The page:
Out West (1918)
Having shot his fist five Comique Film Corporation comedies in New York, star-director Roscoe "Fatty" Arbuckle moved his unit to California to make Out West, and remained in the Golden State for the rest of his silent-screen career. Arbuckle plays the sheriff of a wild-and-wooly western town, where shootings, maimings and killings are an everyday occurrence. The local saloon even has a huge trap door to accommodate the falling bodies. Though no saint himself, Fatty is redeemed by the love of Salvation Army lass Alice Lake, and dedicates himself to tracking down notorious outlaw Al St. John. Cornered by St. John, our hero discovers that the villain can be subdued through the simple expedient of tickling his foot! Stealing the show is Buster Keaton in the first of his poker-faced lampoons of "strong silent" western hero William S. Hart. A generally amusing subject, Out West is marred (at least for contemporary viewers) by an extended scene in which a tremulous African American bartender is terrorized by the trigger-happy Fatty and Buster. … More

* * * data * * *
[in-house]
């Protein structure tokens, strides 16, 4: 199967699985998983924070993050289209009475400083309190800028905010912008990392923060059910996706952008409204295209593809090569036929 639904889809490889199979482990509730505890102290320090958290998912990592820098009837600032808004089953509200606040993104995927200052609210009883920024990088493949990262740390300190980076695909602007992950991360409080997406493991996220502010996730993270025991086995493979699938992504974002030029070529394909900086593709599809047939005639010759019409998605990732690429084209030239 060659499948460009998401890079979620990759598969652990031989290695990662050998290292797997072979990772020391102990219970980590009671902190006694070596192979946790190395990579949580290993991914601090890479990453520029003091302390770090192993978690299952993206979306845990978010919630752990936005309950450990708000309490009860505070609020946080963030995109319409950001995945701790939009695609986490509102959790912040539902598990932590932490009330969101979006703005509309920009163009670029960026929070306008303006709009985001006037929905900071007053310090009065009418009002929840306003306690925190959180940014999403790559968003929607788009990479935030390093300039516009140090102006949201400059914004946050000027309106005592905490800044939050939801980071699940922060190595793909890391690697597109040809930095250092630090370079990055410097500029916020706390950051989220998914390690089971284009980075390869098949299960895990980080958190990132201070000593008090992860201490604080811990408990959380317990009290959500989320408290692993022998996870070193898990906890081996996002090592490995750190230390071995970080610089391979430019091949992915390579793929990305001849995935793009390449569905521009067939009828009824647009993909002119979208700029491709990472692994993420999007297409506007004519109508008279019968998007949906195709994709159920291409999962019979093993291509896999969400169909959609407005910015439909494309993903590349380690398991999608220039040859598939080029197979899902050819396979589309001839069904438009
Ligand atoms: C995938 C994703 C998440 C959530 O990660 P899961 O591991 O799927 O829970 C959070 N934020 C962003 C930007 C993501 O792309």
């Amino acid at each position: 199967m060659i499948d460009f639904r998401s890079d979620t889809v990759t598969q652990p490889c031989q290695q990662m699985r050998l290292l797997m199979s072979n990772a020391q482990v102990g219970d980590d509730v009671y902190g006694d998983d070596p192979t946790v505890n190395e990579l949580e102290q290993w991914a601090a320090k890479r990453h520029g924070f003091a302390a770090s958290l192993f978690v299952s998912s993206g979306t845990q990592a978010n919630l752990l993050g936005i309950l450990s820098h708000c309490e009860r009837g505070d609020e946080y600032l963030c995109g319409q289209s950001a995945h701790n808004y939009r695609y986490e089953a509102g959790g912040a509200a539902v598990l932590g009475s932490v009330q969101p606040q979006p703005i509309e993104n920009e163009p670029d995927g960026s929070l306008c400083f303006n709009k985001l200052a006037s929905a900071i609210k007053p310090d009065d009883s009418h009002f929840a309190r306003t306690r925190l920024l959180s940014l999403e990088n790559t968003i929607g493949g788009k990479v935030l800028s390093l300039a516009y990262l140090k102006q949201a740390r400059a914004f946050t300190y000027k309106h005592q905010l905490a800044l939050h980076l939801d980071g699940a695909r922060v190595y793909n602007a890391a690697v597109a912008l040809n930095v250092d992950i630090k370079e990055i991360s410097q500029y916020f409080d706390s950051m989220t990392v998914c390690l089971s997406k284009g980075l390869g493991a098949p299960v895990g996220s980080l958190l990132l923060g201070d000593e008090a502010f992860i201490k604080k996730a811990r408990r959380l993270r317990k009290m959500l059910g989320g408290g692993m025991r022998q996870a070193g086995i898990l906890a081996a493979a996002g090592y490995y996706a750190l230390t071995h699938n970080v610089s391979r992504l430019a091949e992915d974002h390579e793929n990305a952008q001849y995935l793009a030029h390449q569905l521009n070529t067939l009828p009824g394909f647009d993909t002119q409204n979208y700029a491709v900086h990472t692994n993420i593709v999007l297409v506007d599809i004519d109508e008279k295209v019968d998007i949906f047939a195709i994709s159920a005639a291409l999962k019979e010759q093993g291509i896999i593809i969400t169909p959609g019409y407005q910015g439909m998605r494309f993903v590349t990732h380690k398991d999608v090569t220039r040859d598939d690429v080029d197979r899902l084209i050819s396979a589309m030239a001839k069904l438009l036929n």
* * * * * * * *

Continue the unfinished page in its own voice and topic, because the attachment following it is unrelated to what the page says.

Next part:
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Critic Reviews for Out West
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Audience Reviews for Out West
This is an entertaining, witty, fun slapstick comedy short, and I enjoyed it. There are a lot of good jokes, but then there are some that are repeated too much so they're not as funny. Overall it's mostly funny, and a pretty good short film.More
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